Whaddya mean TehFed ain’t Teh King?!?


Lord of the Fleas for catching this little- covered story:

BOISE, March 21, 2014 – On Thursday, Idaho Governor Butch Otter (R) signed a bill, which would effectively nullify future federal gun laws, by prohibiting state enforcement of any future federal act relating to personal firearms, a firearm accessories or ammunition.

Here’s the bit that caught my eye:

The bill rests on a well-established legal principle known as the anti-commandeering doctrine. Simply put, the federal government cannot force states to help implement or enforce and federal act or program The anti-commandeering doctrine rests primarily on four Supreme Court cases dating back to 1842. Printz v. United States serves as the cornerstone.

…Tenth Amendment Center executive director Michael Boldin said … “People are beginning to realize that this practice is completely constitutional and legal. In the near future, you will see a wave of states passing even broader legislation to fight the federal government on everything ranging from more traditionally liberal issues like hemp and marijuana, to more conservative issues like Obamacare.”

Boldin continued, “Nullification isn’t a left vs. right issue. It destroys the fallacy of the left right paradigm and is the remedy for all unconstitutional laws.”

More details: States Don’t Have to Comply: The Anti-Commandeering Doctrine

Here’s another thing [caution: heavy NYT snark alert]…

There’s a lot of concern about new legislation in Georgia that expands how people can buy, carry and use guns. It reduces some licensing requirements and provides Georgians with a stronger “Stand Your Ground” defense should they feel threatened and decide to open fire. Some critics were calling it the “guns everywhere” law. That is so unfair.

…Georgia lawmakers were careful to continue to ban the carrying of weapons in government buildings with security checkpoints, like the Capitol itself, though guns are welcomed in buildings without screening…

This bill is evidence that cynics were wrong when they said nothing would come of the surge of attention to guns after the Newtown, Conn., massacre in December 2012. Since then, The Times reported, 70 laws have been passed to loosen restrictions.


  1. staghounds
    Posted March 26, 2014 at 8:54 am |

    The NYT has a very good point.

    Now I have to go wash my keyboard out with soap…

  2. DougM (Bison Party)
    Posted March 26, 2014 at 10:42 am |

    Re: “70 laws have been passed to loosen restrictions”
    Almost all of those new laws either clarified clumsy legal points left over from the pre-CCH days or which hampered practical concealed-carry or self-defense. They were based on the practical experience of other states, not on Prog-style should-be legislating.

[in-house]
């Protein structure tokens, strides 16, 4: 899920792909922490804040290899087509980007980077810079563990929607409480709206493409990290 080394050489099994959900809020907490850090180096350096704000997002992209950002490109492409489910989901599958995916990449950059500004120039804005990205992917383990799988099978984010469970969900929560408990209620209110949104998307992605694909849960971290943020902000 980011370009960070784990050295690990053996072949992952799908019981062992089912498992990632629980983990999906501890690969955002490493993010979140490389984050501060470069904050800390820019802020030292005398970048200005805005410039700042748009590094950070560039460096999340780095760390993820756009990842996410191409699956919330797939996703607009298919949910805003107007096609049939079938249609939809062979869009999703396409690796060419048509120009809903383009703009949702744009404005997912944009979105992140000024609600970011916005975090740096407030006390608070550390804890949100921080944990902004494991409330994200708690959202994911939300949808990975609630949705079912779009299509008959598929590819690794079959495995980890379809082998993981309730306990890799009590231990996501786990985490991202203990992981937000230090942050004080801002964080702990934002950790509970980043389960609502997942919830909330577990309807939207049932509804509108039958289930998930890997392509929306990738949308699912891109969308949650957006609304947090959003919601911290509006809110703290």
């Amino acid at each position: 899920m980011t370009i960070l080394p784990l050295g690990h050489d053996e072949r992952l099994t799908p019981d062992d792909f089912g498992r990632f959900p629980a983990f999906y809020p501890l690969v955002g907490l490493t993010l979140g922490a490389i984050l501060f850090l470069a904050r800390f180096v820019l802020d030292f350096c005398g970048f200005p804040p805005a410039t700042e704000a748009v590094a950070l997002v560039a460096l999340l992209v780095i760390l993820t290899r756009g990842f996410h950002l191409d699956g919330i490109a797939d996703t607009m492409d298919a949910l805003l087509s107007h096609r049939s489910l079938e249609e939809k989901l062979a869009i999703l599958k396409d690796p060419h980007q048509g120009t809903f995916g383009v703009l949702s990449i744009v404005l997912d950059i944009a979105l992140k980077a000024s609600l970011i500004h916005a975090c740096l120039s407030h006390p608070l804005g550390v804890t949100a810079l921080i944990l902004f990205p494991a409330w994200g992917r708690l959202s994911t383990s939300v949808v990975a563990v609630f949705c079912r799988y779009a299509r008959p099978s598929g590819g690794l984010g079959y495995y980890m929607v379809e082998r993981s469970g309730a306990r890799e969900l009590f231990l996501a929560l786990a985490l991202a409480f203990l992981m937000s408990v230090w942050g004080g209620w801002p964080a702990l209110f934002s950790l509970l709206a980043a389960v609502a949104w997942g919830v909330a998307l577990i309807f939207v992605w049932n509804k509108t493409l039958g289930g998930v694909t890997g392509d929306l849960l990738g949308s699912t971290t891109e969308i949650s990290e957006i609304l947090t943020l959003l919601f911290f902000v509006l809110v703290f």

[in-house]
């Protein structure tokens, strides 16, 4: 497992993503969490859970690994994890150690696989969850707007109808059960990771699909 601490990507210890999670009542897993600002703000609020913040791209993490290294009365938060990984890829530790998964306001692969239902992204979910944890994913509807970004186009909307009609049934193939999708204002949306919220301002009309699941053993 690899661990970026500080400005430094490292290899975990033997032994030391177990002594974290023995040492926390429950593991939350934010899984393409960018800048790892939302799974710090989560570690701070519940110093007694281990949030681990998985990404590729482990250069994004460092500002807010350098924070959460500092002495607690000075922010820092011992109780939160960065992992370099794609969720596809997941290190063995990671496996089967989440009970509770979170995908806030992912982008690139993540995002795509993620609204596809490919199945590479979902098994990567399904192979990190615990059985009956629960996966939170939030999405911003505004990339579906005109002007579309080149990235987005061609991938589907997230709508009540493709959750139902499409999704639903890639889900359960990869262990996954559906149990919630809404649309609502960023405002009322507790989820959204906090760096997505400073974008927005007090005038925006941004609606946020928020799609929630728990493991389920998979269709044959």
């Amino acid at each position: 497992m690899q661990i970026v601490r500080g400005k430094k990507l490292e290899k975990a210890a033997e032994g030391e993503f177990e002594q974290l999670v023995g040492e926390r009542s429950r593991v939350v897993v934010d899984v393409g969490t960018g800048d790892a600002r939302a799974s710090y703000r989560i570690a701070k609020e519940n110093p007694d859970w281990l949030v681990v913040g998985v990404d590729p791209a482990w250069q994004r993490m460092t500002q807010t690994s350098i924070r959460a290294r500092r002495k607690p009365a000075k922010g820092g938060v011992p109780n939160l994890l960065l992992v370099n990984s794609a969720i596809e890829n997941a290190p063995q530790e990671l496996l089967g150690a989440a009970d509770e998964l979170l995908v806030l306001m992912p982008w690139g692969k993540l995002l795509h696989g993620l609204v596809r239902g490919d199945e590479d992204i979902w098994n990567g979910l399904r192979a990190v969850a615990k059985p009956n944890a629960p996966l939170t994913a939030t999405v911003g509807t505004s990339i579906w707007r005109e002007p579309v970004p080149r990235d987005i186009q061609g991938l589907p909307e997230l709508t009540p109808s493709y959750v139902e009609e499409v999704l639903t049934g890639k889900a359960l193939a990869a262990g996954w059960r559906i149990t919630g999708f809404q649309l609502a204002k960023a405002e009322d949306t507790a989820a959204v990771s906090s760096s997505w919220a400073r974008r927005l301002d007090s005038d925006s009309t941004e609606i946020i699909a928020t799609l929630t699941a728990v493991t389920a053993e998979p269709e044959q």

What have they got against reasonable gun-control laws?

  3. dick, not quite dead white guy
    Posted March 26, 2014 at 2:54 pm |

    What have they got against reasonable gun-control laws
    There are no ‘reasonable’*spit* gun control laws, except parts about citizen, adjudicated mentally ill and felon, which was your point, but my bullshit detector pegs at red when one of my legislators uses that word. That, and “commonsense” – all one word, set me off.
    About Georgia and Idaho – I’m joyous, and would like to be a fly on the wall of some Progs there to hear the hysterical wailing.
    With the election of Governor Terry McAwful, (Dem, Clintonista) here in Virginia, we won’t have a shot at that or a Stand Your Ground law for four years, if ever, unless we can cede Fairfax and King William counties back to DC.

  4. DougM (Bison Party)
    Posted March 26, 2014 at 10:00 pm |

    ^ I was bein’ sarcastic and usin’ the GFWs own stupid line against ‘em.

  5. Hopefulone
    Posted March 27, 2014 at 1:19 am |

    Feds get around “anti-commandeering” by saying “sure, do what you want, but we will withhold “Federal” money to your state.” The marxists will figure out what bag of money to withhold in this case …and Boehner will support the marxists.

  6. DougM (Bison Party)
    Posted March 27, 2014 at 8:16 am |

    ^ Spot on.
    I don’t see how it’s constitutional to send Fedfunds to states for things the Fedgov is not constitutionally allowed to do itself. I mean, the Constitution requires a law to appropriate the money, and the Fedgov cannot spend any money not appropriated by a … wait for it … law passed by constitutional means. Mebbe somebody determined that handing money to states is not “spending” or something. Dunno.